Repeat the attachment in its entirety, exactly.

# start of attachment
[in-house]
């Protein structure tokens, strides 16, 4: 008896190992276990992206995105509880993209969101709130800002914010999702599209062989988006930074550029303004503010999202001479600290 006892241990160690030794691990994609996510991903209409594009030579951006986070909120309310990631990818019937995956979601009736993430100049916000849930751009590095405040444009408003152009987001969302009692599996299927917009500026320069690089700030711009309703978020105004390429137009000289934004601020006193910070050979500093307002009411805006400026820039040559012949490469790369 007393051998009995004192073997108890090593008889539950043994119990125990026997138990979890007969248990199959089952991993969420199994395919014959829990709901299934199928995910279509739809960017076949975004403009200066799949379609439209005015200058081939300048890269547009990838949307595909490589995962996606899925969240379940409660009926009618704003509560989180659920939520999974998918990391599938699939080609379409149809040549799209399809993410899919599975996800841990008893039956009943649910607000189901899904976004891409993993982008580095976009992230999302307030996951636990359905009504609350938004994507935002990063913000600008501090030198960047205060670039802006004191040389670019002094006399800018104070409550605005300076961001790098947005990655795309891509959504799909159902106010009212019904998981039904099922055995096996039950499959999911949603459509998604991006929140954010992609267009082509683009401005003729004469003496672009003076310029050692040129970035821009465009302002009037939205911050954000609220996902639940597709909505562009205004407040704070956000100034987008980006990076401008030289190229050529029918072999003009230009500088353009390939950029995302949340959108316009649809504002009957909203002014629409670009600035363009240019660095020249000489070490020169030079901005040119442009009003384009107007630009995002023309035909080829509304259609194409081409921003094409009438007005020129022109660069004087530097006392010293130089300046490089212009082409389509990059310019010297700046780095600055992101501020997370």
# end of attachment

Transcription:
[in-house]
């Protein structure tokens, strides 16, 4: 008896190992276990992206995105509880993209969101709130800002914010999702599209062989988006930074550029303004503010999202001479600290 006892241990160690030794691990994609996510991903209409594009030579951006986070909120309310990631990818019937995956979601009736993430100049916000849930751009590095405040444009408003152009987001969302009692599996299927917009500026320069690089700030711009309703978020105004390429137009000289934004601020006193910070050979500093307002009411805006400026820039040559012949490469790369 007393051998009995004192073997108890090593008889539950043994119990125990026997138990979890007969248990199959089952991993969420199994395919014959829990709901299934199928995910279509739809960017076949975004403009200066799949379609439209005015200058081939300048890269547009990838949307595909490589995962996606899925969240379940409660009926009618704003509560989180659920939520999974998918990391599938699939080609379409149809040549799209399809993410899919599975996800841990008893039956009943649910607000189901899904976004891409993993982008580095976009992230999302307030996951636990359905009504609350938004994507935002990063913000600008501090030198960047205060670039802006004191040389670019002094006399800018104070409550605005300076961001790098947005990655795309891509959504799909159902106010009212019904998981039904099922055995096996039950499959999911949603459509998604991006929140954010992609267009082509683009401005003729004469003496672009003076310029050692040129970035821009465009302002009037939205911050954000609220996902639940597709909505562009205004407040704070956000100034987008980006990076401008030289190229050529029918072999003009230009500088353009390939950029995302949340959108316009649809504002009957909203002014629409670009600035363009240019660095020249000489070490020169030079901005040119442009009003384009107007630009995002023309035909080829509304259609194409081409921003094409009438007005020129022109660069004087530097006392010293130089300046490089212009082409389509990059310019010297700046780095600055992101501020997370």